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Minister's Column

This Lent, as I contemplate how Paul preached Christ crucified, I read about several new books contrasting the theory of evolution and the biblical account of creation found in Genesis. Two of them, from liberal sources- "Storms Over Genesis" and "Making Sense Of Evolution" -take the position that "science has proven evolution true, that we must rethink what the Bible says. A third, "The End of Darwinism", cites hoaxes like the Piltdown Man and the Nebraska Man that were used to "prove" Darwin's theory. The author, Eugene Windchy, calls us to recognize the hoax of evolution, and escape its influence.

These books made me wonder, "Are Christians getting everything the Lenten and Easter seasons offer?" After all, leaders in the majority of churches in our nation and world have claimed evolution to be "an open question", that evolution's arguments are weighty, or have adopted evolution for their denomination or synod. Their future pastors, priests, and teachers are so trained. In some congregations, evolution is proudly proclaimed; in others, it is quietly taught to the upcoming generation. I wonder what impact this teaching will have?

Christians who accept evolution face two crises, especially at Lent and Easter. The first questions the reason for Jesus' suffering and death. As evolution says we all got here by chance, developing from lower life forms, it negates what Genesis chapters one through three tell us about mankind having been created in God's image, having fallen to the temptation to disobey God, and through this sin to have plunged all mankind into sin, making us deserving of God's condemnation. If we don't have a sinful nature and aren't trapped in a sinful state as the Bible says (Passages to refer to here would be: Genesis 2:17, Genesis 3:11, Psalm 51:5, Romans 5:12, and Romans 6:23), what was the point of Jesus' passion? Did he die needlessly? Foolishly?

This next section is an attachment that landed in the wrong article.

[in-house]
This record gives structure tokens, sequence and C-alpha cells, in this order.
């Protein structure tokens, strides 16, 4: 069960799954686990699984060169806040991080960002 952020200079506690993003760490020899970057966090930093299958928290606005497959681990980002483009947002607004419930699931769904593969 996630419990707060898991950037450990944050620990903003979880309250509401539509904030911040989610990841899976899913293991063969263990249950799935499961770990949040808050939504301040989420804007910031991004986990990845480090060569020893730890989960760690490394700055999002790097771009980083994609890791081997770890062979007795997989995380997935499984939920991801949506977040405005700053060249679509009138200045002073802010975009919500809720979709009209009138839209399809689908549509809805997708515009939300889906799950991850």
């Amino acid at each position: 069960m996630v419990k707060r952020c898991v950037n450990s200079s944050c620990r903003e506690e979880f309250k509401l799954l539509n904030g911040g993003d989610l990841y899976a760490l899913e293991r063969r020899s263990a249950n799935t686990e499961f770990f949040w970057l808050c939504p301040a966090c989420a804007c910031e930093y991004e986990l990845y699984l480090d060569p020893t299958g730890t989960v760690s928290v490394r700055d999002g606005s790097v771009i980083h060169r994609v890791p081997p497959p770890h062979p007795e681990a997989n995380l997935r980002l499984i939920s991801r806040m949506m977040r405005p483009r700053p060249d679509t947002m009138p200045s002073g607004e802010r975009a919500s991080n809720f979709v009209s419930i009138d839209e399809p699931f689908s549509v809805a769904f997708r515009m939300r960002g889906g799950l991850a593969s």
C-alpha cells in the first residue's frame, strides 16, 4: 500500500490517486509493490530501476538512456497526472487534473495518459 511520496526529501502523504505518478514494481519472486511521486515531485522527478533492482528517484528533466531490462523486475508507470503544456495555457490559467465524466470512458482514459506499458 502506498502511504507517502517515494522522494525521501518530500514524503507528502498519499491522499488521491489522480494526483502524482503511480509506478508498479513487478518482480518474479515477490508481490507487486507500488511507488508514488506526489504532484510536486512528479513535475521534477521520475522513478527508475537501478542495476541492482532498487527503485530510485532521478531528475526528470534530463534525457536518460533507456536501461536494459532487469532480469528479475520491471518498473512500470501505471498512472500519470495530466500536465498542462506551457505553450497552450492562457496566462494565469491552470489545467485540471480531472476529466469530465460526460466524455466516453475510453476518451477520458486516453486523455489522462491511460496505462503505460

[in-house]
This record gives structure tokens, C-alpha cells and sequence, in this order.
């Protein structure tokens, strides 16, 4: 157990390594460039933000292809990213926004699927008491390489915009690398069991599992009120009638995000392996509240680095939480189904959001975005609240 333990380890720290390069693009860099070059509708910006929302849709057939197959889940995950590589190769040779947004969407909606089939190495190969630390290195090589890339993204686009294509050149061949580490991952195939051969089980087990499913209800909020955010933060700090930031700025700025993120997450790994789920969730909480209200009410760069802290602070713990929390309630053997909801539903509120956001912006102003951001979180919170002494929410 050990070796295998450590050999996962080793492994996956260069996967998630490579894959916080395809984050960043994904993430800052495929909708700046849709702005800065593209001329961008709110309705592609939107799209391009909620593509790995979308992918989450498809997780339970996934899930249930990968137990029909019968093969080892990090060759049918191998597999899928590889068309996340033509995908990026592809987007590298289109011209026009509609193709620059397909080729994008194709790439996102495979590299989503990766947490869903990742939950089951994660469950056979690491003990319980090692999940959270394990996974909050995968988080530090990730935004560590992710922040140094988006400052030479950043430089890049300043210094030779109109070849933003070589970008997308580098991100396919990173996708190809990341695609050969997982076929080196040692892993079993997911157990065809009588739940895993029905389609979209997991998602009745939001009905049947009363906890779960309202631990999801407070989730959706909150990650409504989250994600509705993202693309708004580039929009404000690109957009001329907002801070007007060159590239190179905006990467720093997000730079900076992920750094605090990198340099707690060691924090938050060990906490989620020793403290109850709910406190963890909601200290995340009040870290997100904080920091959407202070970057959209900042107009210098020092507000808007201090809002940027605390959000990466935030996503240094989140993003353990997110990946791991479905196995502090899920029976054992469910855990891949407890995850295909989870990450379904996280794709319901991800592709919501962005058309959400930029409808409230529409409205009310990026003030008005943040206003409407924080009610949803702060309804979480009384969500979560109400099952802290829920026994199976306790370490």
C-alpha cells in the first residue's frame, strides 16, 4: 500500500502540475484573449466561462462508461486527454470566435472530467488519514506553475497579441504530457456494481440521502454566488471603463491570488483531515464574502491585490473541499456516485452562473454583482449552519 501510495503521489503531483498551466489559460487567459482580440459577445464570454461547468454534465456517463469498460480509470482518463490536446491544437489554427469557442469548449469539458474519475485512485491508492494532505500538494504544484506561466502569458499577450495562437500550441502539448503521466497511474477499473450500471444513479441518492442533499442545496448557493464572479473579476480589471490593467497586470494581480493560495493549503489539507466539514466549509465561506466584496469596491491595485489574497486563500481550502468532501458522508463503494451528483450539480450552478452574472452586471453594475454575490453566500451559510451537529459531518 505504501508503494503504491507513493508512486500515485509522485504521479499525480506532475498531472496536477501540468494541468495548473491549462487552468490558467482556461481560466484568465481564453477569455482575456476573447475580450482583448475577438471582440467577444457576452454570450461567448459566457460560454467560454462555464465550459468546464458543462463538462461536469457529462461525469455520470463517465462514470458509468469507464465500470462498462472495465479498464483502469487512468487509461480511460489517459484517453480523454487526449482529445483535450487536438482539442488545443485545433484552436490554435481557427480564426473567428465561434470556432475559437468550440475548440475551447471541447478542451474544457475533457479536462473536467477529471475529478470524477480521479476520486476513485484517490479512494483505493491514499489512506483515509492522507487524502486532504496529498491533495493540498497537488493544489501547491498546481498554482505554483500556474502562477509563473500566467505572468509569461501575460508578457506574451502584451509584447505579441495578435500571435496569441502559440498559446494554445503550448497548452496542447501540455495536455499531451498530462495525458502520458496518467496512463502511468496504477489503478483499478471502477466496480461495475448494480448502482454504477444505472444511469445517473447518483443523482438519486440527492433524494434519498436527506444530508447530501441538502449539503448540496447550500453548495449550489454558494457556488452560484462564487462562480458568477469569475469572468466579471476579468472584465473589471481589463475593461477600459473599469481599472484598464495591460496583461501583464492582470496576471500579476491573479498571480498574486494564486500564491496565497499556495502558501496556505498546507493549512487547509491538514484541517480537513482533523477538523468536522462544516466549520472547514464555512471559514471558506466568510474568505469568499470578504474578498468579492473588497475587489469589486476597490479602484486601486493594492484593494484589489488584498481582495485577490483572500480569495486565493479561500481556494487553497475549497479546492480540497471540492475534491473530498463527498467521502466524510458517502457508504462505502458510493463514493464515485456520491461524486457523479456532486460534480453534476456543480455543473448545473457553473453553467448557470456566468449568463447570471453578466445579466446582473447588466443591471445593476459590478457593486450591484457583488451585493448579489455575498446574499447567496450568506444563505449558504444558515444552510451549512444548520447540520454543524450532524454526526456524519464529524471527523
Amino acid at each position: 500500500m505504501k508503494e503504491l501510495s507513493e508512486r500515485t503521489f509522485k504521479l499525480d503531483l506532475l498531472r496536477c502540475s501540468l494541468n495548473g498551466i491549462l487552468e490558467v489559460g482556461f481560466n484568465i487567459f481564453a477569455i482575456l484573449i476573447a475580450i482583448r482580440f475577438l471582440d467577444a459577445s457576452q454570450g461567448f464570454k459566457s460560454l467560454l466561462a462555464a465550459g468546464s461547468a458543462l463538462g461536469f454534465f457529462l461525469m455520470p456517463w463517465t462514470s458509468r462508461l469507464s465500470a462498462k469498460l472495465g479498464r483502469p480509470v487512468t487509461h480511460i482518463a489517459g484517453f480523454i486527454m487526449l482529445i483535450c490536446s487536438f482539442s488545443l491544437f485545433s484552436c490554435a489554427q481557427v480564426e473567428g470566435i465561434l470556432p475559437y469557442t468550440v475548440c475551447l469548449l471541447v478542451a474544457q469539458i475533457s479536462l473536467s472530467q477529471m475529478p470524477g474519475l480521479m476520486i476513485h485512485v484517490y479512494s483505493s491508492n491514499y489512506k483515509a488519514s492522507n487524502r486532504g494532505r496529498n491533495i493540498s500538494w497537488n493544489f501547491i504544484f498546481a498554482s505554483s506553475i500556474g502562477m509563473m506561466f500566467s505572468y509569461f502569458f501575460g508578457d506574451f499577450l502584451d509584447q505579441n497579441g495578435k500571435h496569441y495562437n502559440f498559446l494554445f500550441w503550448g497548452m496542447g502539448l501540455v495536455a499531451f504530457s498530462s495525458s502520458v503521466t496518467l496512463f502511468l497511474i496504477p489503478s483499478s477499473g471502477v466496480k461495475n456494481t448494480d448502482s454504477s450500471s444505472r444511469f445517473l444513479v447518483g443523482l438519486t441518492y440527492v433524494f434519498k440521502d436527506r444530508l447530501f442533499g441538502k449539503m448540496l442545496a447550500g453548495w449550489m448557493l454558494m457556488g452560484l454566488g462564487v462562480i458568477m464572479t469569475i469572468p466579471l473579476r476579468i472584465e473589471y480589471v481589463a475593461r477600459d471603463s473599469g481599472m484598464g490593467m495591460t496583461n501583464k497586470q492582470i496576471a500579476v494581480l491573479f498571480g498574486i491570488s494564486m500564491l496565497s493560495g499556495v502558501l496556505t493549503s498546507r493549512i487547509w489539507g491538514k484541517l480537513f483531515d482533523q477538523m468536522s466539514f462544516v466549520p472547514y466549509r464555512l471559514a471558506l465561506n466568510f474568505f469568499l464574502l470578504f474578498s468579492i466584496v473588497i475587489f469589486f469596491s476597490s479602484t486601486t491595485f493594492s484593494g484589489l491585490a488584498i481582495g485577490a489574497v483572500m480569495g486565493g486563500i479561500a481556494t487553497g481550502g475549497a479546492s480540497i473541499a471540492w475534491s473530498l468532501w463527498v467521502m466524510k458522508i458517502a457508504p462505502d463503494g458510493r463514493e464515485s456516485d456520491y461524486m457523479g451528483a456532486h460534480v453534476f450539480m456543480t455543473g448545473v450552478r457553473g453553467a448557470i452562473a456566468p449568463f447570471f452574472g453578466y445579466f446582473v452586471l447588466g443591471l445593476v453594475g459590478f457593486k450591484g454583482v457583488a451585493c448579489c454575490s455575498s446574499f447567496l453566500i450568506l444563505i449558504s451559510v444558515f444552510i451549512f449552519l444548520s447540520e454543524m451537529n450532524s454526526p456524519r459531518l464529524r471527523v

The second crisis to faith comes with Jesus' Easter resurrection. The gospels proclaim that Jesus Christ rose bodily from the tomb, being seen by Mary Magdalene, the disciples, and many other eyewitnesses. We are called to believe in Jesus as the risen Savior and receive forgiveness of sins and life eternal in him (Again, please refer to these passages: John 3:16, 2 Corinthians 5:15).

How many Christians this Lent see the terrible price required for their sin, and Jesus' Easter resurrection, which proclaims that debt paid? How many more have been lead by evolution to doubt both Genesis' teaching of the Fall into Sin and the Gospels' telling of Christ delivering us? Does Easter fill you with the joy of knowing your Savior and what you have in him, or does the holiday just give you a chance to dress up and hunt for colored eggs?

St. Paul's Lutheran Church will offer a three-week study, "What Does the Bible Say?", after Easter, to allow those struggling in their church a chance to look at various teachings and practices from the perspective of God's Word.